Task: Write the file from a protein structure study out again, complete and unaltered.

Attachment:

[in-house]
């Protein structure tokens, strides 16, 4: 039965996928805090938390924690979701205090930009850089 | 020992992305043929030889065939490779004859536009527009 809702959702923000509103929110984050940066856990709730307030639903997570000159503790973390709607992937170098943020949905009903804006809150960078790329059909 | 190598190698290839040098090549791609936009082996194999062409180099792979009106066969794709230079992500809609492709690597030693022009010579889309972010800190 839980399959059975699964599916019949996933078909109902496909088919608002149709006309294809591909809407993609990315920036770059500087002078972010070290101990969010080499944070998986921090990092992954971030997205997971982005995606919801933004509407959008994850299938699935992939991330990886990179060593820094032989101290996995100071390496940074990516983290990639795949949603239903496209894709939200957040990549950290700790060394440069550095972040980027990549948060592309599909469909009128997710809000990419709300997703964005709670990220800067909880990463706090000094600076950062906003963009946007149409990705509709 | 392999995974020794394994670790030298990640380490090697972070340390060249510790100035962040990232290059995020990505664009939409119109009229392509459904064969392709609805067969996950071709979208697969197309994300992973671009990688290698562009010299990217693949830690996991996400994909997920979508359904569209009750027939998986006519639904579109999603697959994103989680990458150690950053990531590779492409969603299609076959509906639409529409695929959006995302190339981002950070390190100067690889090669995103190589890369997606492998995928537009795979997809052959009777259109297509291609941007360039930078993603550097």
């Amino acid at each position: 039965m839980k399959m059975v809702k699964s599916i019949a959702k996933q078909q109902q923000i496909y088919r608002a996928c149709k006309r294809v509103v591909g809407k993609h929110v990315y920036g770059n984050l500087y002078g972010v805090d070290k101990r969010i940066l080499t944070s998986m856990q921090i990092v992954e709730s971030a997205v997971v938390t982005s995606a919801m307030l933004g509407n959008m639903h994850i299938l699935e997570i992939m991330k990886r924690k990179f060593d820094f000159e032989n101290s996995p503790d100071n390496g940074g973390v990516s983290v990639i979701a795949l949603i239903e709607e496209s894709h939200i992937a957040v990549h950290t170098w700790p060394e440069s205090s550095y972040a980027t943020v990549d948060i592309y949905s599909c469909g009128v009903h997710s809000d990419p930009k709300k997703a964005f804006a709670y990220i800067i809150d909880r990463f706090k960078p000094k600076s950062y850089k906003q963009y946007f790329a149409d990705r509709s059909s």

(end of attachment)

[in-house]
């Protein structure tokens, strides 16, 4: 039965996928805090938390924690979701205090930009850089 | 020992992305043929030889065939490779004859536009527009 809702959702923000509103929110984050940066856990709730307030639903997570000159503790973390709607992937170098943020949905009903804006809150960078790329059909 | 190598190698290839040098090549791609936009082996194999062409180099792979009106066969794709230079992500809609492709690597030693022009010579889309972010800190 839980399959059975699964599916019949996933078909109902496909088919608002149709006309294809591909809407993609990315920036770059500087002078972010070290101990969010080499944070998986921090990092992954971030997205997971982005995606919801933004509407959008994850299938699935992939991330990886990179060593820094032989101290996995100071390496940074990516983290990639795949949603239903496209894709939200957040990549950290700790060394440069550095972040980027990549948060592309599909469909009128997710809000990419709300997703964005709670990220800067909880990463706090000094600076950062906003963009946007149409990705509709 | 392999995974020794394994670790030298990640380490090697972070340390060249510790100035962040990232290059995020990505664009939409119109009229392509459904064969392709609805067969996950071709979208697969197309994300992973671009990688290698562009010299990217693949830690996991996400994909997920979508359904569209009750027939998986006519639904579109999603697959994103989680990458150690950053990531590779492409969603299609076959509906639409529409695929959006995302190339981002950070390190100067690889090669995103190589890369997606492998995928537009795979997809052959009777259109297509291609941007360039930078993603550097």
């Amino acid at each position: 039965m839980k399959m059975v809702k699964s599916i019949a959702k996933q078909q109902q923000i496909y088919r608002a996928c149709k006309r294809v509103v591909g809407k993609h929110v990315y920036g770059n984050l500087y002078g972010v805090d070290k101990r969010i940066l080499t944070s998986m856990q921090i990092v992954e709730s971030a997205v997971v938390t982005s995606a919801m307030l933004g509407n959008m639903h994850i299938l699935e997570i992939m991330k990886r924690k990179f060593d820094f000159e032989n101290s996995p503790d100071n390496g940074g973390v990516s983290v990639i979701a795949l949603i239903e709607e496209s894709h939200i992937a957040v990549h950290t170098w700790p060394e440069s205090s550095y972040a980027t943020v990549d948060i592309y949905s599909c469909g009128v009903h997710s809000d990419p930009k709300k997703a964005f804006a709670y990220i800067i809150d909880r990463f706090k960078p000094k600076s950062y850089k906003q963009y946007f790329a149409d990705r509709s059909s």